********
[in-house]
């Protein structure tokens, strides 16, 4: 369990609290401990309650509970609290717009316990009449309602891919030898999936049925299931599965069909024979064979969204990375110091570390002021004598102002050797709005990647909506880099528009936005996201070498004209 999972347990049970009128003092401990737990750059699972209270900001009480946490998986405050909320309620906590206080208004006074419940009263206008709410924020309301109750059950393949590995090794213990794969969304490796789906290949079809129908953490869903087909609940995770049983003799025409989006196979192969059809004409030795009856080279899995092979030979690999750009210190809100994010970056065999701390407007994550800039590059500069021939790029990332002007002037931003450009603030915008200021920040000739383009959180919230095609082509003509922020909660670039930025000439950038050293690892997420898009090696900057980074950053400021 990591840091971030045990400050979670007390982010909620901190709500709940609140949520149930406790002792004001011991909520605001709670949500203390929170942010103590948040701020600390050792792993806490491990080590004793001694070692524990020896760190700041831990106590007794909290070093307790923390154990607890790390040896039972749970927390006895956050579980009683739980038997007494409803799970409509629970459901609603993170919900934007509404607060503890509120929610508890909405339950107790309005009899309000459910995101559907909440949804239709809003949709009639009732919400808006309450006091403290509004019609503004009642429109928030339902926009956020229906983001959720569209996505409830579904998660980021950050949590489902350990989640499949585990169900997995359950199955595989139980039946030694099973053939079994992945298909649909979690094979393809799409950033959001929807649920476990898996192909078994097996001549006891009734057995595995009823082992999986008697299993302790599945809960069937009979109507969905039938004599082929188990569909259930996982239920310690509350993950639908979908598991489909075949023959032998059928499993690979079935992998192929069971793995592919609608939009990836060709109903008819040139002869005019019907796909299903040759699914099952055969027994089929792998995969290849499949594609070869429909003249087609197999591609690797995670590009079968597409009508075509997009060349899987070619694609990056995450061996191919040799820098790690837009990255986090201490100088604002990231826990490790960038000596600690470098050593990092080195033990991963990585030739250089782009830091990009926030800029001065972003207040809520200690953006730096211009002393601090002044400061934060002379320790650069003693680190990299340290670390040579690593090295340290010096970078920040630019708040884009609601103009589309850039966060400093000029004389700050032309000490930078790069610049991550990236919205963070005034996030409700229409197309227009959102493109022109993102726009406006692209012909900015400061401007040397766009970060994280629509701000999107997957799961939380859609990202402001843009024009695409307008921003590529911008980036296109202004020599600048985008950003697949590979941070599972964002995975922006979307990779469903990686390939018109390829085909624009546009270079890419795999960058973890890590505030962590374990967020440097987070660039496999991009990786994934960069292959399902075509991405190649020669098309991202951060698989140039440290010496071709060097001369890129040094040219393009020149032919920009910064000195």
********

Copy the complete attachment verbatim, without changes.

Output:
[in-house]
């Protein structure tokens, strides 16, 4: 369990609290401990309650509970609290717009316990009449309602891919030898999936049925299931599965069909024979064979969204990375110091570390002021004598102002050797709005990647909506880099528009936005996201070498004209 999972347990049970009128003092401990737990750059699972209270900001009480946490998986405050909320309620906590206080208004006074419940009263206008709410924020309301109750059950393949590995090794213990794969969304490796789906290949079809129908953490869903087909609940995770049983003799025409989006196979192969059809004409030795009856080279899995092979030979690999750009210190809100994010970056065999701390407007994550800039590059500069021939790029990332002007002037931003450009603030915008200021920040000739383009959180919230095609082509003509922020909660670039930025000439950038050293690892997420898009090696900057980074950053400021 990591840091971030045990400050979670007390982010909620901190709500709940609140949520149930406790002792004001011991909520605001709670949500203390929170942010103590948040701020600390050792792993806490491990080590004793001694070692524990020896760190700041831990106590007794909290070093307790923390154990607890790390040896039972749970927390006895956050579980009683739980038997007494409803799970409509629970459901609603993170919900934007509404607060503890509120929610508890909405339950107790309005009899309000459910995101559907909440949804239709809003949709009639009732919400808006309450006091403290509004019609503004009642429109928030339902926009956020229906983001959720569209996505409830579904998660980021950050949590489902350990989640499949585990169900997995359950199955595989139980039946030694099973053939079994992945298909649909979690094979393809799409950033959001929807649920476990898996192909078994097996001549006891009734057995595995009823082992999986008697299993302790599945809960069937009979109507969905039938004599082929188990569909259930996982239920310690509350993950639908979908598991489909075949023959032998059928499993690979079935992998192929069971793995592919609608939009990836060709109903008819040139002869005019019907796909299903040759699914099952055969027994089929792998995969290849499949594609070869429909003249087609197999591609690797995670590009079968597409009508075509997009060349899987070619694609990056995450061996191919040799820098790690837009990255986090201490100088604002990231826990490790960038000596600690470098050593990092080195033990991963990585030739250089782009830091990009926030800029001065972003207040809520200690953006730096211009002393601090002044400061934060002379320790650069003693680190990299340290670390040579690593090295340290010096970078920040630019708040884009609601103009589309850039966060400093000029004389700050032309000490930078790069610049991550990236919205963070005034996030409700229409197309227009959102493109022109993102726009406006692209012909900015400061401007040397766009970060994280629509701000999107997957799961939380859609990202402001843009024009695409307008921003590529911008980036296109202004020599600048985008950003697949590979941070599972964002995975922006979307990779469903990686390939018109390829085909624009546009270079890419795999960058973890890590505030962590374990967020440097987070660039496999991009990786994934960069292959399902075509991405190649020669098309991202951060698989140039440290010496071709060097001369890129040094040219393009020149032919920009910064000195």